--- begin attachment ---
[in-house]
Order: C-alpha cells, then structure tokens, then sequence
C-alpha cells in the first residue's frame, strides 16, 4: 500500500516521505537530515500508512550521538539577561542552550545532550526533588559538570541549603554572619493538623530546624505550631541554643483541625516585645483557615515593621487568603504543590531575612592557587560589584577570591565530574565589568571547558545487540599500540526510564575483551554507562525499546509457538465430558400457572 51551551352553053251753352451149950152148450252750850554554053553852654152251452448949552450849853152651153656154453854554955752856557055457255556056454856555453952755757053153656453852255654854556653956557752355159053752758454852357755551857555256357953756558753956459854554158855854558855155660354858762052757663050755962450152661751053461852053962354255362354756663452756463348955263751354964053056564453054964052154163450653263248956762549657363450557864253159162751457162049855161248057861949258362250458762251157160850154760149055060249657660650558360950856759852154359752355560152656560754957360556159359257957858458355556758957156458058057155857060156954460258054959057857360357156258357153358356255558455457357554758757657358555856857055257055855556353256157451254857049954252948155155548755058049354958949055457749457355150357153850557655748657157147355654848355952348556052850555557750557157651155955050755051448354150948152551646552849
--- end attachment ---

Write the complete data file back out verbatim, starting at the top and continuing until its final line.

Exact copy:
[in-house]
Order: C-alpha cells, then structure tokens, then sequence
C-alpha cells in the first residue's frame, strides 16, 4: 500500500516521505537530515500508512550521538539577561542552550545532550526533588559538570541549603554572619493538623530546624505550631541554643483541625516585645483557615515593621487568603504543590531575612592557587560589584577570591565530574565589568571547558545487540599500540526510564575483551554507562525499546509457538465430558400457572 51551551352553053251753352451149950152148450252750850554554053553852654152251452448949552450849853152651153656154453854554955752856557055457255556056454856555453952755757053153656453852255654854556653956557752355159053752758454852357755551857555256357953756558753956459854554158855854558855155660354858762052757663050755962450152661751053461852053962354255362354756663452756463348955263751354964053056564453054964052154163450653263248956762549657363450557864253159162751457162049855161248057861949258362250458762251157160850154760149055060249657660650558360950856759852154359752355560152656560754957360556159359257957858458355556758957156458058057155857060156954460258054959057857360357156258357153358356255558455457357554758757657358555856857055257055855556353256157451254857049954252948155155548755058049354958949055457749457355150357153850557655748657157147355654848355952348556052850555557750557157651155955050755051448354150948152551646552849